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The Earthly battle for the riches of space

When Donald Trump launched the Unites States Space Force at the end of last year there was much sniggering and derision from his critics. They won’t be laughing soon.

The Earthly battle for the riches of space
Garry white employee

Garry White

in Features


The Space Force logo was accused of being a direct copy of Starfleet Command in the TV series Star Trek – and social media was awash with jokes and memes mocking the idea as a Trump circus sideshow.

Space Force was just a new toy for a boyish president – one who had been so impressed by the hardware on display at France’s Bastille Day celebrations that he told President Emmanuel Macron he wanted a “bigger” parade of his own. But Space Force isn’t a joke or presidential folly. As competition with China and Russia accelerates over each country’s technological prowess, Space Force will become a major tool of US foreign policy.

Cheaper transport

The race to monetise off-Earth assets is speeding up. The arrival of cheaper re-useable launch systems, developed in the private sector by the likes of Elon Musk’s SpaceX, has changed the economics of spaceflight. It is now more affordable and reliable with launch craft that can be re-used.

During the initial launch of Space Force at an army base near Washington in December, Donald Trump described space as "the world's newest war-fighting domain". There are clearly on-Earth security issues that can be aided by space technology – be it via surveillance or attack.

NASA is, overall a purely scientific organisation. “As explorers, pioneers, and innovators, we boldly expand frontiers in air and space to inspire and serve America and to benefit the quality of life on Earth,” the space agency’s vision statement says.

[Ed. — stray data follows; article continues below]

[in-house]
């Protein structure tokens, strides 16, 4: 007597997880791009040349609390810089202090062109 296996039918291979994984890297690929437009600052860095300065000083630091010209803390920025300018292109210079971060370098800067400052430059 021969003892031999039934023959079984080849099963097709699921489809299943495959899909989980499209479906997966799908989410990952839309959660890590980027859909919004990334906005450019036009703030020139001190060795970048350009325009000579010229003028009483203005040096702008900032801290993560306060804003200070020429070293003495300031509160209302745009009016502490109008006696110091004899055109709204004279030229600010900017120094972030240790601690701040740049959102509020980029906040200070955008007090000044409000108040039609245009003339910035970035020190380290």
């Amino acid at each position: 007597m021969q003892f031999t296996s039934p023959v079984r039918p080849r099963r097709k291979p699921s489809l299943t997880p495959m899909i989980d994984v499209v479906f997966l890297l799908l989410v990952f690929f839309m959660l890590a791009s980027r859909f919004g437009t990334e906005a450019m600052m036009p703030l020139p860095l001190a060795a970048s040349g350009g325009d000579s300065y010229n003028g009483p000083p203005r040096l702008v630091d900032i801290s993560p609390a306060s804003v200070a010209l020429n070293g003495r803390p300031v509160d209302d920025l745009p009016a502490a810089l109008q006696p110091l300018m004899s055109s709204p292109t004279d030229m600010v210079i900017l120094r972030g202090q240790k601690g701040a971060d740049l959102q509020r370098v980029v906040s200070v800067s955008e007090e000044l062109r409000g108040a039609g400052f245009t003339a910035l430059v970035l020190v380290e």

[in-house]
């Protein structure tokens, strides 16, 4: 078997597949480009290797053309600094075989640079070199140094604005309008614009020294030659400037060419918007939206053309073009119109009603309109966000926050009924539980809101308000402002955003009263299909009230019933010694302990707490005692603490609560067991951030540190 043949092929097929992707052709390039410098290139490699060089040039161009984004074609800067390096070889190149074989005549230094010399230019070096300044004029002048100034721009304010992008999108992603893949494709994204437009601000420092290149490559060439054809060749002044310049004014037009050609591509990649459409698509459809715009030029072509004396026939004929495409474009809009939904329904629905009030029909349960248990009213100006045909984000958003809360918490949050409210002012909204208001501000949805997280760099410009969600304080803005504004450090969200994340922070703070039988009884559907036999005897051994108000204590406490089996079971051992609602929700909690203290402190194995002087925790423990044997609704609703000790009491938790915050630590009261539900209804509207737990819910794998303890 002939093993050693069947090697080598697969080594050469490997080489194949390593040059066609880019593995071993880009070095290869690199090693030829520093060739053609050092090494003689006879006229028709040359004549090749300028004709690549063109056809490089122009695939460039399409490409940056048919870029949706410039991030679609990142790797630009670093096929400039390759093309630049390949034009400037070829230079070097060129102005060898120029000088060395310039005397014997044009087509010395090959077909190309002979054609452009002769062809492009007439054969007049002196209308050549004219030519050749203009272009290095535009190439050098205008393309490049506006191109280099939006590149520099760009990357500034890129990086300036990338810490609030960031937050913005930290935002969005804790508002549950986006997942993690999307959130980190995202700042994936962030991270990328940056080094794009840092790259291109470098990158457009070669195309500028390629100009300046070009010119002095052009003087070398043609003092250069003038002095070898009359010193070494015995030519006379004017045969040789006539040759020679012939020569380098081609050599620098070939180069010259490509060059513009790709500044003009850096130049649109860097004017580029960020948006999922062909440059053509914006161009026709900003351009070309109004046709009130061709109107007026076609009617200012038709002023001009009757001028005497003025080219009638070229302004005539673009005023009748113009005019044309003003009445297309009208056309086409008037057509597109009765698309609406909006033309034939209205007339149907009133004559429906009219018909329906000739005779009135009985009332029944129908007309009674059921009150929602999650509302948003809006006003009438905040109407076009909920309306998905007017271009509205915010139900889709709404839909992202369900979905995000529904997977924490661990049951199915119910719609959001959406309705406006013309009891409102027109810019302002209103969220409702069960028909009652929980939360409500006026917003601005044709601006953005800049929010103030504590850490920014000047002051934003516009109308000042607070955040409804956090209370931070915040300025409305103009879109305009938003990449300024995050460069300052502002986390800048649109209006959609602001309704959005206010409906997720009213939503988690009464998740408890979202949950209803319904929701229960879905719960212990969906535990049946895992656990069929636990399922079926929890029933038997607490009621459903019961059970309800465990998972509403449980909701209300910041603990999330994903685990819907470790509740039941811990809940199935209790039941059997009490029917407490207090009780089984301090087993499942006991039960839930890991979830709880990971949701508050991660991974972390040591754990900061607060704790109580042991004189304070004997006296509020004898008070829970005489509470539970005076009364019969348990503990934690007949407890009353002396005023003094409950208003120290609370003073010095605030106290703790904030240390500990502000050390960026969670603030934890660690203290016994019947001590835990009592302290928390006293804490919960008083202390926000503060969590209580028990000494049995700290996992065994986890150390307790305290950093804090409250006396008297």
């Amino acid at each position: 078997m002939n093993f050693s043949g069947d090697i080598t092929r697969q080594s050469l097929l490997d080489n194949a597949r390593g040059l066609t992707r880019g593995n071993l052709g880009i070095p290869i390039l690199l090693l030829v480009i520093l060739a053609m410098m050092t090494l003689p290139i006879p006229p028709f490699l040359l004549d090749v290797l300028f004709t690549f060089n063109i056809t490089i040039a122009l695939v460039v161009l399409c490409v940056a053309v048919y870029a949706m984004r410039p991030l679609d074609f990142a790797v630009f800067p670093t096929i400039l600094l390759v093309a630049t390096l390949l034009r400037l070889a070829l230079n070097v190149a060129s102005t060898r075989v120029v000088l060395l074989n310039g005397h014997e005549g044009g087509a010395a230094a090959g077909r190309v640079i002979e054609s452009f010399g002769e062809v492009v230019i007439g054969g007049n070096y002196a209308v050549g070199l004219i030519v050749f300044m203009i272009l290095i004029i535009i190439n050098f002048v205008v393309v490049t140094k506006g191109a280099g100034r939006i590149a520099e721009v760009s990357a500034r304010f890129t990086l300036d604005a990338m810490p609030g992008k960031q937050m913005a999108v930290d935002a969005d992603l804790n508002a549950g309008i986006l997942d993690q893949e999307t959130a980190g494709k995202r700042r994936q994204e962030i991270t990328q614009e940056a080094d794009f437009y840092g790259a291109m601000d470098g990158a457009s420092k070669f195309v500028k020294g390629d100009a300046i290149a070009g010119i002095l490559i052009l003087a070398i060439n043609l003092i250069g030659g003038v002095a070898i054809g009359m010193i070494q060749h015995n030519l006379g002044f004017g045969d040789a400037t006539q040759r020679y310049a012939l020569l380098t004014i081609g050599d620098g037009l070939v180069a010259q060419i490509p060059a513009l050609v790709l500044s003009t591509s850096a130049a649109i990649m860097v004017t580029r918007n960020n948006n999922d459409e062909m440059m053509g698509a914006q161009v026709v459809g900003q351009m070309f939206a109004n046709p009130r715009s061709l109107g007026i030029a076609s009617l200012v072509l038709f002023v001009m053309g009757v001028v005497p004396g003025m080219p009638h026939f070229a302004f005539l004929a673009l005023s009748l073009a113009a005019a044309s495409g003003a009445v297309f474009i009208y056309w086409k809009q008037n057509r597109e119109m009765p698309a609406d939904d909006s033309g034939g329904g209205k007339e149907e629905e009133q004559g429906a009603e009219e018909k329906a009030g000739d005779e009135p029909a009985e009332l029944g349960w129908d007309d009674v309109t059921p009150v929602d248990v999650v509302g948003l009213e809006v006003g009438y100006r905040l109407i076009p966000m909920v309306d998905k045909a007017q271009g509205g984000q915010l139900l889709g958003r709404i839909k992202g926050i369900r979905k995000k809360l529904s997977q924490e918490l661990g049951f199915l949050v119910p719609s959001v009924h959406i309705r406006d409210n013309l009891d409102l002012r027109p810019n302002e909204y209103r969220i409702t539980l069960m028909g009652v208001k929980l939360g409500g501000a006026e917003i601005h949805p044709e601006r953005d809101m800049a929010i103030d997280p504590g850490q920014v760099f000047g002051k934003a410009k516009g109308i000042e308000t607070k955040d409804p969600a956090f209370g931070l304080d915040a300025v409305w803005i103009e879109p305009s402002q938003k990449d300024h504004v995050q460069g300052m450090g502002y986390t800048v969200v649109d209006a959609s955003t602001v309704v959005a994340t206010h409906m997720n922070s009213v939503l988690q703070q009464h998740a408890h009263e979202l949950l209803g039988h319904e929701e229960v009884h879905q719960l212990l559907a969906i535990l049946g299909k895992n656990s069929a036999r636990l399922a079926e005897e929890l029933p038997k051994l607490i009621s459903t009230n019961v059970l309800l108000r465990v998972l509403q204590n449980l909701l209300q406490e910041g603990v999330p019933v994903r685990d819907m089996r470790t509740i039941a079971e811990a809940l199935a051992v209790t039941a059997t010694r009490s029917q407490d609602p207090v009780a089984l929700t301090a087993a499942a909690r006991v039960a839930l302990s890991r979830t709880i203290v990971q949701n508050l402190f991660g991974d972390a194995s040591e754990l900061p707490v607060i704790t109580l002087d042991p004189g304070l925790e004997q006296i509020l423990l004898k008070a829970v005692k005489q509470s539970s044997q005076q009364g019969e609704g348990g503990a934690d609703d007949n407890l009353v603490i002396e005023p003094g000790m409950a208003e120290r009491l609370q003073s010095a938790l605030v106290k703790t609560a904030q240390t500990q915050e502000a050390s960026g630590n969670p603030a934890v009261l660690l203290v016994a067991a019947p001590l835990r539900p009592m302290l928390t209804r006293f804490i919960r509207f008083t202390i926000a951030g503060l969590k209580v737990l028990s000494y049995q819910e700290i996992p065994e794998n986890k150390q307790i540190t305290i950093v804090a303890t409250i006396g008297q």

But the industry focus is now being slowly channelled towards defence and profits, as governments change these high-minded research institutes into agents of geopolitical strategies. NASA is now likely to see a period of mission creep – it will start to slowly change to help boost Washington’s geopolitical strategy.

This week, NASA and the Space Force signed a memorandum of understanding that officially joins the two entities in collaboration with regard to "human spaceflight, US space policy, space transportation, standards and best practices for safe operations in space, scientific research and planetary defines".

China catching up

This comes after China launched its first experimental reusable space vehicle at the start of September. The test was undertaken under a veil of secrecy – with no official launch photos or a launch time disclosed. Although China remains behind Russia and the US in its space technology, it plans to rapidly catch up – and it will use every tactic in the China technology playbook, particularly the foul used for technology transfer of US intellectual property.

This week, a study by US-based China Aerospace Studies Institute (CASI) claimed China attacked Indian satellite communications in 2017 among other counter-space activities. Between 2012 and 2018, Beijing carried out multiple cyberattacks – even as the Indian Space Research Organisation maintains that its systems had not been compromised.